Christmas is Tammuz’s Birthday?

Tammuz 1

Q. I feel disgusted for having been deceived for all my life about Christmas. Jesus was not born in December. December 25 is the birthday of Tammuz. Am I being a Pharisee?

A. The Bible did not say when Jesus was born, and no one knows for certain. Dec. 25 was chosen in the fourth century. The Romans at that time celebrated Saturnalia, in honor of Saturn, the end of the autumn planting season (satus means sowing). It was around the winter solstice, the shortest day of the year, after which the day would lengthen again and there will be more sunlight. It was therefore also the festival of Sol Invictus, the “invincible sun”. The Christians wanted to honor the Son rather than the sun, and therefore replaced the pagan festival with celebration of the birth of Jesus.

The name Tammuz appears only once in the Bible:
Ezk 8:14 Then He brought me to the entrance of the gate of the LORD’S house which was toward the north; and behold, women were sitting there weeping for Tammuz.
Tammuz was the Babylonian sun-god, born on the winter solstice according to legend. Hence the association to Sol Invictus, Saturnalia and Christmas.

You are disgusted about the origin of Christmas being traced to Tammuz, but you really need not be. Paul taught:

Rom 14:5-6 One person regards one day above another, another regards every day alike. Each person must be fully convinced in his own mind. He who observes the day, observes it for the Lord, and he who eats, does so for the Lord, for he gives thanks to God; and he who eats not, for the Lord he does not eat, and gives thanks to God.
• Gal 4:9-11 But now that you have come to know God, or rather to be known by God, how is it that you turn back again to the weak and worthless elemental things, to which you desire to be enslaved all over again? You observe days and months and seasons and years. I fear for you, that perhaps I have labored over you in vain.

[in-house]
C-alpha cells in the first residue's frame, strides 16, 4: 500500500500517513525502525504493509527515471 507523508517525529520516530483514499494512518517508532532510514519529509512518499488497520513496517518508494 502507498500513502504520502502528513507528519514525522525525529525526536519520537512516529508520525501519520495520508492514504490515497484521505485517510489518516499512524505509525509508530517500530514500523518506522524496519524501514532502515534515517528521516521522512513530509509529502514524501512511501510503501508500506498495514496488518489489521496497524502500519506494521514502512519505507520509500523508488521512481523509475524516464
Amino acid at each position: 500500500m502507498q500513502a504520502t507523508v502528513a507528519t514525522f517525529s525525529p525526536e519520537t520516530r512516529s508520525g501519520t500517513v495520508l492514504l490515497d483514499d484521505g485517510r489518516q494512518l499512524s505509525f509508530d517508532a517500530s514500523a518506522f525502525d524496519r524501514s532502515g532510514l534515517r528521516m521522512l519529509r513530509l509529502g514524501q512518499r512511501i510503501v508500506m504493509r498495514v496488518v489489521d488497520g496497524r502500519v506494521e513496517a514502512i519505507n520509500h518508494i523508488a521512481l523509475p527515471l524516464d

• Col 2:16 Therefore no one is to act as your judge in regard to food or drink or in respect to a festival or a new moon or a Sabbath day—

In other words, the actual day itself is not important. They are elemental things. Legalistic people are very scrupulous about observing a festival on the exact day. Others consider every day as a gift from God, to be equally received with thanksgiving. No one should judge another person about how he observes or does not observe a festival, for we will all stand before the judgment seat of God (Rom 14:10).

For myself, I am actually glad that the early Christians were able to take over a pagan festival and convert it into a celebration of our Lord’s birth. They were able to impact society and redeem culture in a way we are unable to do now. Over the last two decades Christmas has been secularized and Christians can’t hold back the tide. So to the extent that the early Church was able to and it lasted for nearly seventeen centuries it’s a good thing.

Are you being a Pharisee? You can judge for yourself. Always go for grace, not law, and you will not go wrong.

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9 thoughts on “Christmas is Tammuz’s Birthday?

    • It is precisely NOT to participate in pagan festivals that the church “Christianized” them by refocusing the emphasis from idols to the One True God. They took a stand not to be yoked together with unbelievers. I believe this is in line with the spirit of 2 Co 6:17 Therefore, “Come out from them and be separate, says the Lord. Touch no unclean thing, and I will receive you.” I think withdrawing from society is following the letter of the law legalistically like the Pharisees. Thanks for sharing but sorry we disagree.